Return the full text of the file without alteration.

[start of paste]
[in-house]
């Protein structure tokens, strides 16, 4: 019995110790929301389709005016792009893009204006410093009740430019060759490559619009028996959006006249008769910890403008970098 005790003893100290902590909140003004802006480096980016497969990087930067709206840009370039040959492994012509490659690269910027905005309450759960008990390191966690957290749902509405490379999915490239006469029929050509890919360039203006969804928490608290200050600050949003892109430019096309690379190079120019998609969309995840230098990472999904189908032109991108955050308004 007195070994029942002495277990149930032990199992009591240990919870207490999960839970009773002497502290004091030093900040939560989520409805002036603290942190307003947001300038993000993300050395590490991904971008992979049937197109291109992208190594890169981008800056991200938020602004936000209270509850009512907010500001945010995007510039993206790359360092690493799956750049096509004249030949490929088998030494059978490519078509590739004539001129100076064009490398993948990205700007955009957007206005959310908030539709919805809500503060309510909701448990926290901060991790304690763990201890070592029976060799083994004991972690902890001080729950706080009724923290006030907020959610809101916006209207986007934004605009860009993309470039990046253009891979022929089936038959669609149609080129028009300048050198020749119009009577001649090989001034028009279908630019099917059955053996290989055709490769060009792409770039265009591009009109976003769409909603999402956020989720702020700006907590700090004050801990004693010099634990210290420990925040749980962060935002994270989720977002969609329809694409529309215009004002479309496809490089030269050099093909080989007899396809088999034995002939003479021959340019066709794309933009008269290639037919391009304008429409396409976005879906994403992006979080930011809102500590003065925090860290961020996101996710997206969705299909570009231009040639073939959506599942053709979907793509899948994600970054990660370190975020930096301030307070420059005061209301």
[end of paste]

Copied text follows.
[in-house]
């Protein structure tokens, strides 16, 4: 019995110790929301389709005016792009893009204006410093009740430019060759490559619009028996959006006249008769910890403008970098 005790003893100290902590909140003004802006480096980016497969990087930067709206840009370039040959492994012509490659690269910027905005309450759960008990390191966690957290749902509405490379999915490239006469029929050509890919360039203006969804928490608290200050600050949003892109430019096309690379190079120019998609969309995840230098990472999904189908032109991108955050308004 007195070994029942002495277990149930032990199992009591240990919870207490999960839970009773002497502290004091030093900040939560989520409805002036603290942190307003947001300038993000993300050395590490991904971008992979049937197109291109992208190594890169981008800056991200938020602004936000209270509850009512907010500001945010995007510039993206790359360092690493799956750049096509004249030949490929088998030494059978490519078509590739004539001129100076064009490398993948990205700007955009957007206005959310908030539709919805809500503060309510909701448990926290901060991790304690763990201890070592029976060799083994004991972690902890001080729950706080009724923290006030907020959610809101916006209207986007934004605009860009993309470039990046253009891979022929089936038959669609149609080129028009300048050198020749119009009577001649090989001034028009279908630019099917059955053996290989055709490769060009792409770039265009591009009109976003769409909603999402956020989720702020700006907590700090004050801990004693010099634990210290420990925040749980962060935002994270989720977002969609329809694409529309215009004002479309496809490089030269050099093909080989007899396809088999034995002939003479021959340019066709794309933009008269290639037919391009304008429409396409976005879906994403992006979080930011809102500590003065925090860290961020996101996710997206969705299909570009231009040639073939959506599942053709979907793509899948994600970054990660370190975020930096301030307070420059005061209301």